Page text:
Help Friends and Family Understand your Invisible Illness.
Is your invisible illness being seen?
My family are amazing at being understanding of my conditions and situation but I often find that friends just don’t get it. It’s understandable, they only see me when I am feeling great (comparatively).
That is, when I am free from infection and viruses, my dry eye symptoms are minimal, my joints are not in a flare-up, my skin is hive-free, my endometriosis or period pain isn’t severe, my anxiety levels are low and my fatigue has abated for a day. No wonder I can be a bit of a recluse!
Things to learn and know about invisible illness:
People with some kinds of invisible disabilities, such as chronic pain or some kind of sleep disorder, are often accused of faking or imagining their disabilities. These symptoms can occur due to chronic illness, chronic pain, injury, birth disorders, etc. and are not always obvious to the onlooker.
Invisible disabilities are chronic illnesses and conditions that significantly impair normal activities of daily living. In the United States, 96% of people with chronic medical conditions show no outward signs of their illness, and 10% experience symptoms that are considered disabling.*
I wrote this for all of you with invisible illnesses to share with your friends:
When you see me I am at my absolute best (unless I am on the school run or in the supermarket and avoiding eye contact because it is too exhausting to communicate!).
When I occasionally go out at night I have been excited about it for months and my adrenaline is flowing like crazy which gives me an artificial burst of energy. (I will pay for that!).
You might see me swimming or participating in a yoga class. This helps to get my body moving and can be painful, it doesn’t mean that I am physically capable.
My fatigue is not the same as when a healthy person is really tired. It is more like how you feel when you have flu.
As well as my main condition, I often have a whole myriad of other symptoms related to various other parts of my body that you are not aware of. These can range from excruciating dry eyes to hair loss to infections to rashes etc.
My immune system is compromised so please don’t be offended if I don’t want to be around your children if they have chickenpox or if you have shingles or a similar virus.
I often feel so tired and run down that any social contact is very difficult, that doesn’t mean that I want you to forget about me. Please don’t stop inviting me to events. I would love to come if I can.
Please forgive me if I didn’t manage to get you or your kids a birthday present or I forgot a special occasion, sometimes my brain is in a fog and it takes all my effort to remember what day of the week it is!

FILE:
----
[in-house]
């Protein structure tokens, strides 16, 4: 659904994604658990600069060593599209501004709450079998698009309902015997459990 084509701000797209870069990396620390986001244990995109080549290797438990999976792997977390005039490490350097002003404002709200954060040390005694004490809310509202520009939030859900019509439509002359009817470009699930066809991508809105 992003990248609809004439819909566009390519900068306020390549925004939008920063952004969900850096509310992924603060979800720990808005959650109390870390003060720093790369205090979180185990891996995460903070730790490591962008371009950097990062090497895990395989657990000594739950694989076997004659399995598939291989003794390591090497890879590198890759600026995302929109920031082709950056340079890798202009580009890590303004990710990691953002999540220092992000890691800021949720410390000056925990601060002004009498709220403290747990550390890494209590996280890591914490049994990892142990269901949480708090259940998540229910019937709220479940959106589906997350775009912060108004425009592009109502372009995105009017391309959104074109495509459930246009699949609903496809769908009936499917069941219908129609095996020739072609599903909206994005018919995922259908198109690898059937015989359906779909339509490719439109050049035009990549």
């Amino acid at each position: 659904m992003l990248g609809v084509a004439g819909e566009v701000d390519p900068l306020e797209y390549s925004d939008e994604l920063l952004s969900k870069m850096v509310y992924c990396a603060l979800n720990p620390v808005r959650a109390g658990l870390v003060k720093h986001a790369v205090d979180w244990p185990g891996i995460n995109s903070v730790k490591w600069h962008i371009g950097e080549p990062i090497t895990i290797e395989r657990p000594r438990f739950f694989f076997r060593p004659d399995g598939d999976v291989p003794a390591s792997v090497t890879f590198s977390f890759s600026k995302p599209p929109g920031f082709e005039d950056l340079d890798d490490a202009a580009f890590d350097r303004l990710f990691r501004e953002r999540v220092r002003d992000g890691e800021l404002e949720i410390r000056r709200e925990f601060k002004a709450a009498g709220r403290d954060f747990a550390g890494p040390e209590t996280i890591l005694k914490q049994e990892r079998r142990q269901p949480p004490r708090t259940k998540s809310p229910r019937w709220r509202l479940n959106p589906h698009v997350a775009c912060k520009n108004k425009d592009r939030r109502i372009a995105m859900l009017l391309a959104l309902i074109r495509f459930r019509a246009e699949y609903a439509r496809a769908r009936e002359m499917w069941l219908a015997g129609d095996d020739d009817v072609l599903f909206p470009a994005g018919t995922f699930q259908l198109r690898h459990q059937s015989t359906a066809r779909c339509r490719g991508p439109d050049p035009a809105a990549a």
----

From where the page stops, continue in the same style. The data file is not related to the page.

Invisible disabilities include chronic illnesses such as renal failure, autoimmune conditions, IBS, diabetes, and sleep disorders if those diseases significantly impair normal activities of daily living. Those with joint conditions, Fibromyalgia or CFS who suffer chronic pain may not use any type of mobility aids on good days, or ever.
Chronic Pain: A variety of conditions may cause chronic pain. There may be back problems, bone disease, physical injuries, and any number of other reasons. Chronic pain may not be noticeable to people who do not understand the persons’ specific medical condition.
Chronic Fatigue: This type of disability refers to an individual who constantly feels deeply exhausted. This can be extremely debilitating and affect every aspect of a person’s everyday life. Check out my post on Energy Management for tips on how to make the most of the energy you do have.
Mental Illness: Depression, attention deficit disorder, schizophrenia, agoraphobia, and many other diseases can also be completely debilitating to the person, and can make performing everyday tasks extremely difficult, if not impossible.
Chronic Dizziness: Often associated with problems of the inner ear, chronic dizziness can lead to impairment when walking, driving, working, sleeping, and other common tasks.96% of people with chronic medical conditions live with an illness that is invisible.*Many people living with a hidden physical disability or mental challenge are still able to be active in their hobbies, work and even be active in sports at times. Others struggle just to get through their day at work and some cannot work at all.
So please, if you know someone with an illness or disability that you don’t fully understand. Ask them about it. Find out how it affects them and how you can help. Invite them out and visit or call them, it might be the only contact they have had all day.
If you are the one with the invisible illness, share this post with your friends and family so they can support and connect with you better.
Understanding is deeper than knowledge.
There are many who know you but few that understand you.
* “Invisible Disabilities Information: What are Invisible Disabilities?”. Disabled World.